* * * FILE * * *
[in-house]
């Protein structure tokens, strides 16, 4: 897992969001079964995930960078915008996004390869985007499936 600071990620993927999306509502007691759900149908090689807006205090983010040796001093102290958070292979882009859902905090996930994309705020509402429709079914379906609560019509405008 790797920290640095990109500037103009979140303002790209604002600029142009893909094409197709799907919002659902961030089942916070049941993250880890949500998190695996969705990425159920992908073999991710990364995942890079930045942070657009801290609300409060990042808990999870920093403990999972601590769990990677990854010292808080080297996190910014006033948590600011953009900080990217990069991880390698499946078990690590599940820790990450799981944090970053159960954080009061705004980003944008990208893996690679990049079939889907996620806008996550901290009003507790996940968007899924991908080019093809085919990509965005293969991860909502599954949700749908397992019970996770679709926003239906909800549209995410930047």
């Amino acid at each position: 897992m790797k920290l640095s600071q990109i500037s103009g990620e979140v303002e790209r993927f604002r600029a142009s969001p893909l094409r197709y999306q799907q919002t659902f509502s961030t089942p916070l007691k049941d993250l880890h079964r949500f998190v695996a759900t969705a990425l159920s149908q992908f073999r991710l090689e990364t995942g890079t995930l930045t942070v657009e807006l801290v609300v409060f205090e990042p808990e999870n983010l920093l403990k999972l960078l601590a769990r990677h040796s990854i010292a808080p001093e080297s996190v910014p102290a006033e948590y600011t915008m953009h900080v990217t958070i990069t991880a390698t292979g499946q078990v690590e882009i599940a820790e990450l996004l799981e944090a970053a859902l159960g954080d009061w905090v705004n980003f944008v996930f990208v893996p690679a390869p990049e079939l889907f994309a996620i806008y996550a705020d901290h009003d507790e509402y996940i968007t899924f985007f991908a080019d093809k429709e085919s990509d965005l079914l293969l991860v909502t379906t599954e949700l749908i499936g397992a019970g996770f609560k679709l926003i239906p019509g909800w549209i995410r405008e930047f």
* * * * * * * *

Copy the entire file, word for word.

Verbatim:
[in-house]
């Protein structure tokens, strides 16, 4: 897992969001079964995930960078915008996004390869985007499936 600071990620993927999306509502007691759900149908090689807006205090983010040796001093102290958070292979882009859902905090996930994309705020509402429709079914379906609560019509405008 790797920290640095990109500037103009979140303002790209604002600029142009893909094409197709799907919002659902961030089942916070049941993250880890949500998190695996969705990425159920992908073999991710990364995942890079930045942070657009801290609300409060990042808990999870920093403990999972601590769990990677990854010292808080080297996190910014006033948590600011953009900080990217990069991880390698499946078990690590599940820790990450799981944090970053159960954080009061705004980003944008990208893996690679990049079939889907996620806008996550901290009003507790996940968007899924991908080019093809085919990509965005293969991860909502599954949700749908397992019970996770679709926003239906909800549209995410930047």
């Amino acid at each position: 897992m790797k920290l640095s600071q990109i500037s103009g990620e979140v303002e790209r993927f604002r600029a142009s969001p893909l094409r197709y999306q799907q919002t659902f509502s961030t089942p916070l007691k049941d993250l880890h079964r949500f998190v695996a759900t969705a990425l159920s149908q992908f073999r991710l090689e990364t995942g890079t995930l930045t942070v657009e807006l801290v609300v409060f205090e990042p808990e999870n983010l920093l403990k999972l960078l601590a769990r990677h040796s990854i010292a808080p001093e080297s996190v910014p102290a006033e948590y600011t915008m953009h900080v990217t958070i990069t991880a390698t292979g499946q078990v690590e882009i599940a820790e990450l996004l799981e944090a970053a859902l159960g954080d009061w905090v705004n980003f944008v996930f990208v893996p690679a390869p990049e079939l889907f994309a996620i806008y996550a705020d901290h009003d507790e509402y996940i968007t899924f985007f991908a080019d093809k429709e085919s990509d965005l079914l293969l991860v909502t379906t599954e949700l749908i499936g397992a019970g996770f609560k679709l926003i239906p019509g909800w549209i995410r405008e930047f």